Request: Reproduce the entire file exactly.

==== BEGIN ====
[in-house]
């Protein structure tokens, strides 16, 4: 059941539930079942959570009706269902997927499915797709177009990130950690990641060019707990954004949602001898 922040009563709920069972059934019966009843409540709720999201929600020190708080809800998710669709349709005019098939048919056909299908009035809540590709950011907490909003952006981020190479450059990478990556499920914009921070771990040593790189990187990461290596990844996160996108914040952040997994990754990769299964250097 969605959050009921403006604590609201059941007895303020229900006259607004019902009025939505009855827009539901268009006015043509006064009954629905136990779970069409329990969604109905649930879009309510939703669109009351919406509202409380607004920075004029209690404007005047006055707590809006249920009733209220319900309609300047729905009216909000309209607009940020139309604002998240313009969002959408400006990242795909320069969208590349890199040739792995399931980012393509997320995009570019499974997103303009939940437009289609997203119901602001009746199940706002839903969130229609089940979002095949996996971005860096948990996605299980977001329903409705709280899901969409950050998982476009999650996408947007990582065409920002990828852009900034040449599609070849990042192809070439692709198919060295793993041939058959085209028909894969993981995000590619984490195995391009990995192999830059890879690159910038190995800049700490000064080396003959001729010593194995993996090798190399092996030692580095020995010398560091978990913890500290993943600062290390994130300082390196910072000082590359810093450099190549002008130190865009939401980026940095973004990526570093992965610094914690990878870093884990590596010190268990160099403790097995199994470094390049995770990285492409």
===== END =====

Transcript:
[in-house]
């Protein structure tokens, strides 16, 4: 059941539930079942959570009706269902997927499915797709177009990130950690990641060019707990954004949602001898 922040009563709920069972059934019966009843409540709720999201929600020190708080809800998710669709349709005019098939048919056909299908009035809540590709950011907490909003952006981020190479450059990478990556499920914009921070771990040593790189990187990461290596990844996160996108914040952040997994990754990769299964250097 969605959050009921403006604590609201059941007895303020229900006259607004019902009025939505009855827009539901268009006015043509006064009954629905136990779970069409329990969604109905649930879009309510939703669109009351919406509202409380607004920075004029209690404007005047006055707590809006249920009733209220319900309609300047729905009216909000309209607009940020139309604002998240313009969002959408400006990242795909320069969208590349890199040739792995399931980012393509997320995009570019499974997103303009939940437009289609997203119901602001009746199940706002839903969130229609089940979002095949996996971005860096948990996605299980977001329903409705709280899901969409950050998982476009999650996408947007990582065409920002990828852009900034040449599609070849990042192809070439692709198919060295793993041939058959085209028909894969993981995000590619984490195995391009990995192999830059890879690159910038190995800049700490000064080396003959001729010593194995993996090798190399092996030692580095020995010398560091978990913890500290993943600062290390994130300082390196910072000082590359810093450099190549002008130190865009939401980026940095973004990526570093992965610094914690990878870093884990590596010190268990160099403790097995199994470094390049995770990285492409």